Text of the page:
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Reviews and Commentaries for L.A. Woman
The Rhino pressing we auditioned from the Doors Box Set was surprisingly good. It’s rich and smooth with an extended top end — tonally correct in other words — and there’s lots of bass.
This is all to the good. For the thirty bucks you might pay for it you’re getting a very good record, assuming yours sounds like ours, something we should really not be assuming, but we do it because there is simply no other way to write about records other than to describe the sound of the ones we actually have played.
What it clearly lacks compared to the best originals is, first and foremost, vocal immediacy.
Jim Morrison seems to be singing through a veil, an effect which becomes more and more bothersome over time, as these kinds of frustrating shortcomings have a habit of doing.
A bit blurry, a bit smeary, somewhat lacking in air and space, on the plus side it has good energy and better bass than most of the copies we played. All in all we would probably give it a “B.” You could do a helluva lot worse.
Record Collecting Advice
All the ’70s and ’80s reissues of this album we’ve ever played were just awful, especially those with the date inscribed in the dead wax. For more moderately helpful advice, click here.
Remastering Out Too Much of the Good Stuff
What is lost in the newly remastered recordings so popular with the record collecting public these days ? Lots of things, but the most obvious and irritating is the loss of transparency.
Modern records tend to be small, veiled and recessed, and they rarely image well. But the most important quality they lack is transparency. Almost without exception they are opaque. They resist our efforts to hear into the music.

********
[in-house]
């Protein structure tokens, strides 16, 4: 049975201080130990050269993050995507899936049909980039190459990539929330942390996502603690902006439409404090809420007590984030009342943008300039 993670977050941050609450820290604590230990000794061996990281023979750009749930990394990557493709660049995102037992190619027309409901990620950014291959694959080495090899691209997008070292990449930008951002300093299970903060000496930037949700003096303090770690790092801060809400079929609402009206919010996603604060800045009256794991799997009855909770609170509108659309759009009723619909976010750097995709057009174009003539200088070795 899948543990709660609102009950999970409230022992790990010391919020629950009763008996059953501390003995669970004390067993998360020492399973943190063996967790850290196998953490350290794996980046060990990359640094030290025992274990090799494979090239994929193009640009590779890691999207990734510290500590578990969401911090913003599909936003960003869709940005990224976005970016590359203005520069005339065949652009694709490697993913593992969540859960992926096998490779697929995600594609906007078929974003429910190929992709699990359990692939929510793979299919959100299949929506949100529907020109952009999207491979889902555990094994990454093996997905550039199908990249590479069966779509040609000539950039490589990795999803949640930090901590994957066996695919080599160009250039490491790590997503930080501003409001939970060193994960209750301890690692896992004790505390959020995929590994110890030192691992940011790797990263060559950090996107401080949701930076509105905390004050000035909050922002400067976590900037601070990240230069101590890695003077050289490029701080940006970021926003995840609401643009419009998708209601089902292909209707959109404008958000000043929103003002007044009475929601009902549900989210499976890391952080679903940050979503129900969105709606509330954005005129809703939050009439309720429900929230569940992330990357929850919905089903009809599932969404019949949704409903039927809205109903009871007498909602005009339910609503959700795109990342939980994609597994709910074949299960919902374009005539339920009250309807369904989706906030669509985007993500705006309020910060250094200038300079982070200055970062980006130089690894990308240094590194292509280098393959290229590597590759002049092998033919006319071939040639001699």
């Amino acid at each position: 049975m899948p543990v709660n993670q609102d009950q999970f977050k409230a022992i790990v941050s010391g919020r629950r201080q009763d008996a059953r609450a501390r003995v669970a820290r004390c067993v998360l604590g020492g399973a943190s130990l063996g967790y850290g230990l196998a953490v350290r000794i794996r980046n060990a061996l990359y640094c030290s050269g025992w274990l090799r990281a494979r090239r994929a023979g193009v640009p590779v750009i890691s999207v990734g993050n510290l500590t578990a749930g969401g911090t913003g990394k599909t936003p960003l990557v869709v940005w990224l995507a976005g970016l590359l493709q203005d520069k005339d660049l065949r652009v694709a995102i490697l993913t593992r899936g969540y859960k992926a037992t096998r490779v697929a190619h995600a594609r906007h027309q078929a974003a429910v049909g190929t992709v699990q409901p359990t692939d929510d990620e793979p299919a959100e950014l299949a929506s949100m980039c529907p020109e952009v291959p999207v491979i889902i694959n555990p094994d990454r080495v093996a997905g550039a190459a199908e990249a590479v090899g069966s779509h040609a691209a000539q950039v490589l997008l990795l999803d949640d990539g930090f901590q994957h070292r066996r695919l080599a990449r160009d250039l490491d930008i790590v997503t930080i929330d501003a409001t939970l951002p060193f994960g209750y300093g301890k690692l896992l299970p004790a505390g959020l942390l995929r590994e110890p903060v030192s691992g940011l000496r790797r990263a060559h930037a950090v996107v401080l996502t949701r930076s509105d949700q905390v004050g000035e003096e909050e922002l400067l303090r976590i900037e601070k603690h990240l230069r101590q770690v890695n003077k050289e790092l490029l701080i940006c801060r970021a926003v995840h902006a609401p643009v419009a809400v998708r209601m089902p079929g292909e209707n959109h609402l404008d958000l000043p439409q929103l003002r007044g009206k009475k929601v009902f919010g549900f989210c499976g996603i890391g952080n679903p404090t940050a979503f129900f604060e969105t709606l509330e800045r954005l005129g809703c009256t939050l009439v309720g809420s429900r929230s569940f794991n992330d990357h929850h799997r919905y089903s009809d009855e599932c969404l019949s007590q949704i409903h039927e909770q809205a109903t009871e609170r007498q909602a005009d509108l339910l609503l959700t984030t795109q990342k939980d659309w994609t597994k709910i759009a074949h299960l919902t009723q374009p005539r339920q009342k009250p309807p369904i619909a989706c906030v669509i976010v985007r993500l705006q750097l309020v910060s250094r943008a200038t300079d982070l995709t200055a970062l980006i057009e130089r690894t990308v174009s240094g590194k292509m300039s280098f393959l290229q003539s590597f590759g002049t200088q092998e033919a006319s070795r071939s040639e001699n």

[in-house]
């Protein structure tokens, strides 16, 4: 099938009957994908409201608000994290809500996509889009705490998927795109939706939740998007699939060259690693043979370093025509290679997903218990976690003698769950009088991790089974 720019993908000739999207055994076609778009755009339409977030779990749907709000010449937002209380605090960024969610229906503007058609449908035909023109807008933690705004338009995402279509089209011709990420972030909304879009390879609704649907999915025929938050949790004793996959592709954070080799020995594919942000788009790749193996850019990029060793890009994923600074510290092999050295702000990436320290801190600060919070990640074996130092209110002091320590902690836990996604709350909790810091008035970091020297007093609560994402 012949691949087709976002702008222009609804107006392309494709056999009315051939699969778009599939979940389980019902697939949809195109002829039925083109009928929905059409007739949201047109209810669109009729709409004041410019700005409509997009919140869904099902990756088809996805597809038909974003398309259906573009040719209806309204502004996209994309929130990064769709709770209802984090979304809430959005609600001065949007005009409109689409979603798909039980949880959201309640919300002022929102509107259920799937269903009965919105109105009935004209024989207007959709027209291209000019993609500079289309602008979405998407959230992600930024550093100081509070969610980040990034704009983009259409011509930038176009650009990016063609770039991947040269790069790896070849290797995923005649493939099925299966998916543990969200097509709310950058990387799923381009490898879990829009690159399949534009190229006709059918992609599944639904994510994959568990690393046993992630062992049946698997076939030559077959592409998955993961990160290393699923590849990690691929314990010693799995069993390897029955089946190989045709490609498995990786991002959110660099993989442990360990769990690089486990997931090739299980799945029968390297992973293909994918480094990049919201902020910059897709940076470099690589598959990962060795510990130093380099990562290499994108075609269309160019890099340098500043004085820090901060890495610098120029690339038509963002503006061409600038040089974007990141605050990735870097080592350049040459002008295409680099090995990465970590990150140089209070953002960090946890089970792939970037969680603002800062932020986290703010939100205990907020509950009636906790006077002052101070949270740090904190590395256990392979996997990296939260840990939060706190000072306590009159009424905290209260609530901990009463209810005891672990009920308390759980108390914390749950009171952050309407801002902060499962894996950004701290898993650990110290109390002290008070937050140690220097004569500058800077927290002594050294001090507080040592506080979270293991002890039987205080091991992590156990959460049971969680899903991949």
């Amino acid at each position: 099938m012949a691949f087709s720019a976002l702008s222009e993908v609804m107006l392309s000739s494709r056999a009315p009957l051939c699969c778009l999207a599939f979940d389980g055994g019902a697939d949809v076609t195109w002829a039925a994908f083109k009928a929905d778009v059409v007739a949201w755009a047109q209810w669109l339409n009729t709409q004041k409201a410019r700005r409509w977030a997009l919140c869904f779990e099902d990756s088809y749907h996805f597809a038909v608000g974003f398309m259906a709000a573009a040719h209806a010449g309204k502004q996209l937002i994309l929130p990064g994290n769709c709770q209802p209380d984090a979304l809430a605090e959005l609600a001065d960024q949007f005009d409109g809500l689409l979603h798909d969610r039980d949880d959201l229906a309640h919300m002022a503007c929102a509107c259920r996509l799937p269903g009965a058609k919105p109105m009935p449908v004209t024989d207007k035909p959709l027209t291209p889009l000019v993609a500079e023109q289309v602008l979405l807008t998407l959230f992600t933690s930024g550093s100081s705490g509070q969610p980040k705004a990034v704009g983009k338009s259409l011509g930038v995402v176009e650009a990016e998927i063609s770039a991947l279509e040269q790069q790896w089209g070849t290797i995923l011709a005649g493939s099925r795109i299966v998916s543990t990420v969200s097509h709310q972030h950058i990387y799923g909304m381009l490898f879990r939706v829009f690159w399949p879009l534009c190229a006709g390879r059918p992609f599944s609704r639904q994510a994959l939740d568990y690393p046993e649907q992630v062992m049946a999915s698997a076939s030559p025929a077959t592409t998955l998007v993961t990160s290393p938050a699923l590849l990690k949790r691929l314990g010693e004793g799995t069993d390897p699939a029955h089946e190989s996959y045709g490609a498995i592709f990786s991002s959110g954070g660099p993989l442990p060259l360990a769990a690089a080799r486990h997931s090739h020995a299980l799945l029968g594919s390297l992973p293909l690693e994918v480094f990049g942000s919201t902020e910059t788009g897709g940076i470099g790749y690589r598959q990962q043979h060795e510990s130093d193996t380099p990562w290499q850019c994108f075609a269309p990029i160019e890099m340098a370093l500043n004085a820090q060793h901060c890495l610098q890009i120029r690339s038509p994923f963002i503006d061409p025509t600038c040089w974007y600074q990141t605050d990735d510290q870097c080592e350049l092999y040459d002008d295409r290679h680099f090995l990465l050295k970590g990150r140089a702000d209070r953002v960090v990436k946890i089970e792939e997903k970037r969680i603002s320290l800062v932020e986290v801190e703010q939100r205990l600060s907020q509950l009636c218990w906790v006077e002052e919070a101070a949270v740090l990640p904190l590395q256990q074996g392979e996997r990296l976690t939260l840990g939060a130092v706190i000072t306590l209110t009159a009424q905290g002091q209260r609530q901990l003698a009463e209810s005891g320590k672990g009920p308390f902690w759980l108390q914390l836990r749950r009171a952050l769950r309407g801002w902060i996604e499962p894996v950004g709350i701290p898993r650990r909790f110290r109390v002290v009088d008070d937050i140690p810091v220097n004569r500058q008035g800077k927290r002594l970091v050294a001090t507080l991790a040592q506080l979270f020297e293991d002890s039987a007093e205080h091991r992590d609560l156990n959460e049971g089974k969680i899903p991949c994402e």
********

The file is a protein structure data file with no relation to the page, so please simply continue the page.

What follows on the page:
We don’t like that sound, and we like it less with each passing day, although we certainly used to put up with it back when we were selling what we considered to be the better Heavy Vinyl pressings from the likes of DCC, Speakers Corner, Cisco and even Classic Records.
Now when we play those records they either bore us to tears or frustrate us with their veiled, vague, lifeless, ambience-challenged presentation.
It was sometime in 2007 when we turned a corner. The remastered Blue on Rhino Heavy Vinyl came out and was such a mediocrity that we asked ourselves “Why bother?” That was all she wrote.
We stopped selling those second- and third-rate remasters and dedicated ourselves to finding, cleaning, playing and critically evaluating vintage pressings, regardless of era or genre of music.
The result is a website full of great sounding records that should find special appeal with audiophiles who set high standards, who own good equipment and who have well-developed critical listening skills.
These newer records, with few exceptions, tend to be compressed, thick, dull, opaque, veiled, recessed and lacking in ambience. These are currently the hallmarks of the Heavy Vinyl LP.
Here are some of the Commentaries we’ve written about Heavy Vinyl over the years. Please to enjoy.
Even as recently as the early 2000s, we were still impressed with many of the better Heavy Vinyl pressings we’d auditioned. If we’d never made the progress we’ve worked so hard to make over the course of the last twenty or more years, perhaps we would find more merit in the Heavy Vinyl reissues so many audiophiles seem impressed by these days.
We’ll never know of course; that’s a bell that can be unrung. We did the work, we can’t undo it, and the system that resulted from it is merciless in revealing the truth — that these newer pressings are second-rate at best and much more often than not third-rate and even worse.
Some audiophile records sound so bad, I was pissed off enough to create a special list for them.
Setting higher standards — no, being able to set higher standards — in our minds is a clear mark of progress. Judging by the hundreds of letters we’ve received, especially the ones comparing our records to their Heavy Vinyl and Half-Speed Mastered counterparts, we know that our customers often see things the same way.